Carolina Pinto: We have also been trying this exciting thing that we have been testing in the past two months. Conservation X Labs left us with 16 cameras. So far, we have installed 13 because we wanted to leave some so that in case some are broken, we can replace them. Basically, it’s a system that transforms a normal camera trap to a real-time one. It has an algorithm trained in it. So they can automatically identify species and they can also automatically identify people. So we receive information in the EarthRanger platform about what was detected. It’s quite interesting. We now need to test if the identifications that we are receiving are right or not.

A Geoffroy's spider monkey
Osa Conservation has conducted tests with drones to find the roosting patterns of spider monkeys (Ateles geoffroyi). Image by Matthew Paulson via Flickr (CC BY-NC-ND 2.0).

Mongabay: I read about how you are working to develop one of the world’s smallest camera traps. How is that going? What prompted you to do that?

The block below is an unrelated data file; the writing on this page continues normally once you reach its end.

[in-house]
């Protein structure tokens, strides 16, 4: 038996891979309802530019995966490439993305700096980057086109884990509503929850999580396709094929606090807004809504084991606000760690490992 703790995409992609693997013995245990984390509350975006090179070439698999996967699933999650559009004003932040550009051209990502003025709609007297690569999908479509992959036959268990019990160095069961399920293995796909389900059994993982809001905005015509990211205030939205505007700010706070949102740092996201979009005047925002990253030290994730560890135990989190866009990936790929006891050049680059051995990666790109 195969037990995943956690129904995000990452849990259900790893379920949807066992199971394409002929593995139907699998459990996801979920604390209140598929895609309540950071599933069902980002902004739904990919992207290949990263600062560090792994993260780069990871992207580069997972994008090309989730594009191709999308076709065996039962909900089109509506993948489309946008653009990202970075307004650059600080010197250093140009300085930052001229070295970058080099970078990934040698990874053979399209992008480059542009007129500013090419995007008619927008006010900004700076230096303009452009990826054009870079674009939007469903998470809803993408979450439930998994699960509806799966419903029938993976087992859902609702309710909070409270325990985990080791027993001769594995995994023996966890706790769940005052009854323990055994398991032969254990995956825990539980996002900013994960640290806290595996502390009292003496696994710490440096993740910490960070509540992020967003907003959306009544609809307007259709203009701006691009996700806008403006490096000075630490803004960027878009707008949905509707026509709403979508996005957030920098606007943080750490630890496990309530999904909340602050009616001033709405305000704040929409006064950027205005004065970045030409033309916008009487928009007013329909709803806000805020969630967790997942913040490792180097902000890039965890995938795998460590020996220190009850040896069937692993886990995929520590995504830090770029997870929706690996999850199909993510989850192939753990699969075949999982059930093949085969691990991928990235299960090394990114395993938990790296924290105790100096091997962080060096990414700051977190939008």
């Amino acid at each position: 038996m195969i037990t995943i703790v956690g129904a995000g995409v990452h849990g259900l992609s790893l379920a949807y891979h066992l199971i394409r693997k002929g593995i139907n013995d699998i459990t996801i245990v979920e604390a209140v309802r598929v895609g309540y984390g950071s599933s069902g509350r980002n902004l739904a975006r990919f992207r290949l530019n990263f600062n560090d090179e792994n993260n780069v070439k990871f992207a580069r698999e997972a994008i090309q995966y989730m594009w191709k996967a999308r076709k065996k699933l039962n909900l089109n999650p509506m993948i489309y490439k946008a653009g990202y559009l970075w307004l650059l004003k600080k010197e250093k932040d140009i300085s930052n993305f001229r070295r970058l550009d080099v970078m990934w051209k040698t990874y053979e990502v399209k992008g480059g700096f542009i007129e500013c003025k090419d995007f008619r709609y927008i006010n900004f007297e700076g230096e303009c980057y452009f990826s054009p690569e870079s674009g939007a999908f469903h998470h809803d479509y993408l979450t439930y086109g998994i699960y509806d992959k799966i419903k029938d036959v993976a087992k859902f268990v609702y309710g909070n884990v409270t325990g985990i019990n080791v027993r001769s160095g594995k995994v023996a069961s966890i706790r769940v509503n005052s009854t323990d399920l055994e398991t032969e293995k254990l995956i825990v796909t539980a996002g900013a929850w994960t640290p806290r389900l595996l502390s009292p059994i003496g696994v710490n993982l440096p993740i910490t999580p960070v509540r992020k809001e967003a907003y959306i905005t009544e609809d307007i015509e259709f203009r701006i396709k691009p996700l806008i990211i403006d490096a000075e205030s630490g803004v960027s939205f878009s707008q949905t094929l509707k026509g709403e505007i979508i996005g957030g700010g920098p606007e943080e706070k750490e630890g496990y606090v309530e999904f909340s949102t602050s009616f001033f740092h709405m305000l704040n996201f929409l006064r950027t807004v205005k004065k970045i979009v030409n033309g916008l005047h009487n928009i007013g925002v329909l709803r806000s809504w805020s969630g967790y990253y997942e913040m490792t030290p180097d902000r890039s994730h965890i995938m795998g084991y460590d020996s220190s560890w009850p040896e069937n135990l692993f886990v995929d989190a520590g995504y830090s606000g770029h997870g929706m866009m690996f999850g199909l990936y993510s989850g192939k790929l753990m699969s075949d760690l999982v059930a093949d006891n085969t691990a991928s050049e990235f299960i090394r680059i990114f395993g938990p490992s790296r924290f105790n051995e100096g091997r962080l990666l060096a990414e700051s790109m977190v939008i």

Paulina Rodriguez: That’s still in progress. We have done two tests and now we’re waiting for the next prototype from the engineer. He has been to the campus twice. The first one was to test the camera that he created in the U.S. We needed to test connectivity, and test if the materials were strong enough to survive in the heavy rainy season and changes of temperature here. The first prototype didn’t work as expected. But it happens. It’s always happening with technology that is built in temperate areas, and then goes into the tropics. The next prototype was improved with connectivity, and the materials were also tested. But they have long cables that got bitten by ants and squirrels.

The purpose was to create something different: a camera trap or a field camera that is able to survive outdoors but in a different shape and size. So the idea was to have something different that people cannot see, and also animals cannot move.

Carolina Pinto: The main thing is to avoid them being stolen by hunters, that they’re not going to be seen and they will work in real time so that we can act immediately.

Mongabay: Is there anything you would like to add about the other pieces of tech you use in your work?